The Commercial Appeal
Daughters of 1812 gather to honor Andrew Jackson
Memphians among attendees at wreath-laying
Thirty members of the Tennessee Society of the United States Daughters of 1812 gathered at the Hermitage, near Nashville, for a wreath-laying at the tombs of Andrew and Rachel Jackson. A celebration commemorated the Battle of New Orleans.
Among those attending were Bettie Gustafson, serving the Tennessee Society as honorary state president and member of the Piomingo Chapter of Millington, and president of the Piomingo Chapter Olivia Chandler of Germantown.
More than 3,200 were in attendance, hearing guest speaker for the event, Pulitzer Prizewinning author Jon Meacham of Chattanooga and now Washington, who described Jackson as a “mostimportant, but least-known figure from the middle of our history, a pivotal political figure between Jefferson and Lincoln.”
The Tennessee Society was founded in Nashville in 1909.
The Daughters of 1812 have participated in the Hermitage wreath layings since that time.
There are 400 members of the Daughters of 1812 in chapters across Tennessee, with two in West Tennessee — Piomingo in Millington and Tulip Grove Chapter in Jackson.
One purpose of the Daughters of 1812 is to honor War of 1812 veterans by marking their graves with the insignia of the society
The first such marker was placed at the Hermitage in 1915 at the grave of Andrew Jackson with Daughters of 1812 participating with the Hermitage Ladies Association.
hile the building will look fairly complete from the outside, on the inside construction will continue on a 1,000-person auditorium with stadium seating and orchestra pit, choral rehearsal room, theater and dance studio, practice rooms, conservatory room, dressing rooms and a workshop for building and painting sets. The building is also designed to include student visual arts displays in common areas and will house the school’s business administrative offices.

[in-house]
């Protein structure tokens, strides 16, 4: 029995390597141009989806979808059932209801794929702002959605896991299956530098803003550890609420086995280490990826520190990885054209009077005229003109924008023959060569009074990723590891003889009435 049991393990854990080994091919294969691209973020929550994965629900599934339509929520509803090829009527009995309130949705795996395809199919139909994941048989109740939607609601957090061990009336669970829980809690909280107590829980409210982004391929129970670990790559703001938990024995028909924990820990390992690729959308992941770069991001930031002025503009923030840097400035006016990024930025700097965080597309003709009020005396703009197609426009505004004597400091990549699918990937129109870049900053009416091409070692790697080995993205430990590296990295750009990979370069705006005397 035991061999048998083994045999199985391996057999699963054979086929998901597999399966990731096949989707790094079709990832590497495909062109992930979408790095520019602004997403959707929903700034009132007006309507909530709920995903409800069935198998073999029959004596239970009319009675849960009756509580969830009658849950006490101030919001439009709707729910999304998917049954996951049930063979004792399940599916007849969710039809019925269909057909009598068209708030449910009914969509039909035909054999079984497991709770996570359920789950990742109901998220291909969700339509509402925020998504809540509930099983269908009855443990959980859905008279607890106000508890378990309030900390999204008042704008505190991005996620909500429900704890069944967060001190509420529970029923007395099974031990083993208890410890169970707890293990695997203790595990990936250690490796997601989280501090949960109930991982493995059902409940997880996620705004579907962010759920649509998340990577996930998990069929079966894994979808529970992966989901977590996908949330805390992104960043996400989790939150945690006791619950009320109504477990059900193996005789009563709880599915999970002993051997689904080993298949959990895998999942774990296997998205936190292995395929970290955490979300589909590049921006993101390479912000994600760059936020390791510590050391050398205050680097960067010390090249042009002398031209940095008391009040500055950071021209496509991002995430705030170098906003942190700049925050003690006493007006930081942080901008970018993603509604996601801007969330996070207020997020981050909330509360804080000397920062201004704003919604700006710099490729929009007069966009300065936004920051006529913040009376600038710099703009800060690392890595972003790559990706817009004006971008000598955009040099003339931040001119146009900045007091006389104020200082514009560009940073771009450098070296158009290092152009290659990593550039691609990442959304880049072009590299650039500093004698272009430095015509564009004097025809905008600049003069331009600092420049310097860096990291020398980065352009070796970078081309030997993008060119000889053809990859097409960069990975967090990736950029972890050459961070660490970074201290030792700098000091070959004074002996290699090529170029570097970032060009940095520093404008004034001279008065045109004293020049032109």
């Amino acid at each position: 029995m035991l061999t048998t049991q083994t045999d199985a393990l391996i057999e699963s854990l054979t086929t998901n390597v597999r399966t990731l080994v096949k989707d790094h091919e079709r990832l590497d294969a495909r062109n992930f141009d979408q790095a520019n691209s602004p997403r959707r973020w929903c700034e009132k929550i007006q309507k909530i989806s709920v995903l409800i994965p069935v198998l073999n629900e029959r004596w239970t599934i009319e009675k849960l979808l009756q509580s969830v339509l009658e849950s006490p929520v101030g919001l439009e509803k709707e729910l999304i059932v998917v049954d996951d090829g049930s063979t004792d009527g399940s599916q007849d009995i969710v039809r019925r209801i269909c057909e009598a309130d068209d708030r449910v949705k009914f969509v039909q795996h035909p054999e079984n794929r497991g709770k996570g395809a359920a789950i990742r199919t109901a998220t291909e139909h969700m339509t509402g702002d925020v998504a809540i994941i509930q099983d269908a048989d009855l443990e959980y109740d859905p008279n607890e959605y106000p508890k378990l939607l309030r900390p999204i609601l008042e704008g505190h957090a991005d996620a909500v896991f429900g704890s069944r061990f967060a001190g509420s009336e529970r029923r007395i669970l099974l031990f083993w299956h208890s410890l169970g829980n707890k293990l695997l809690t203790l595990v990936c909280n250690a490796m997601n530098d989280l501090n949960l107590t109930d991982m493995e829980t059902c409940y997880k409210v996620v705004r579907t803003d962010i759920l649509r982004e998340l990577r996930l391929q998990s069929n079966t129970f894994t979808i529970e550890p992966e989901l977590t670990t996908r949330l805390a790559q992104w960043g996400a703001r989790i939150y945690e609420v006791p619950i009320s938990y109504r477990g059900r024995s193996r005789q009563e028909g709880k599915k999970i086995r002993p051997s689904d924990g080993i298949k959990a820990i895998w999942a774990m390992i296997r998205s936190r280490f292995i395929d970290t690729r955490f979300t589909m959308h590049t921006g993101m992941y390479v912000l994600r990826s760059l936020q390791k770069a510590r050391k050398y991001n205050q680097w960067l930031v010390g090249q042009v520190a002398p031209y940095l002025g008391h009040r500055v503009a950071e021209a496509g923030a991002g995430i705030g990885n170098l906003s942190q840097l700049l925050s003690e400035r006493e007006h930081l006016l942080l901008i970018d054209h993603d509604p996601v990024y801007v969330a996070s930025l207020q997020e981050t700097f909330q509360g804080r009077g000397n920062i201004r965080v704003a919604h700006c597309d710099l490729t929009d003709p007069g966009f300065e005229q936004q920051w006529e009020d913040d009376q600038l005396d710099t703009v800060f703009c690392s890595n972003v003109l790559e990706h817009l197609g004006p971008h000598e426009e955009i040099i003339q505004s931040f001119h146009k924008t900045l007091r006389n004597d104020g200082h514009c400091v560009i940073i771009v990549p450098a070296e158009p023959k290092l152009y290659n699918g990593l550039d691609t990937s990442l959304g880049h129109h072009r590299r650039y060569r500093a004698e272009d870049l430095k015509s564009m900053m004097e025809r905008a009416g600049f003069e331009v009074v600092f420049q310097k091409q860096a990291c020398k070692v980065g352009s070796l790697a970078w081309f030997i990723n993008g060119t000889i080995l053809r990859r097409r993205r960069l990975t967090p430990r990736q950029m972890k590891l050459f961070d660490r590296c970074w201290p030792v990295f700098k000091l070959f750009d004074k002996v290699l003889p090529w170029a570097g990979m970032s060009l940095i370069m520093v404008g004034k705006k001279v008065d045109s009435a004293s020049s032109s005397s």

“I’ve never been a part of a more carefully planned project. We have had dozens upon dozens of meetings where I’ve been able to make sure the needs of the students and teachers are fully met down to the smallest detail,” said J.D. Frizzell, the school’s fine arts director.
Those details include a water fountain in the choir room which will both give students access to water with just a few steps and help with classroom management by keeping stu. dents in the classroom.
Frizzell said he will also have a much easier time getting professional musicians and groups from all over the country to come to Briarcrest for collaborative performances with what will be greatly improved recording capabilities over what the school currently uses in East Memphis.
Briarcrest’s OneVoice vocal jazz ensemble has performed with Grammywinning groups such as New York Voices and the new facility will open up more opportunities now that the group will not have to rely on outside facilities for rehearsals and performances.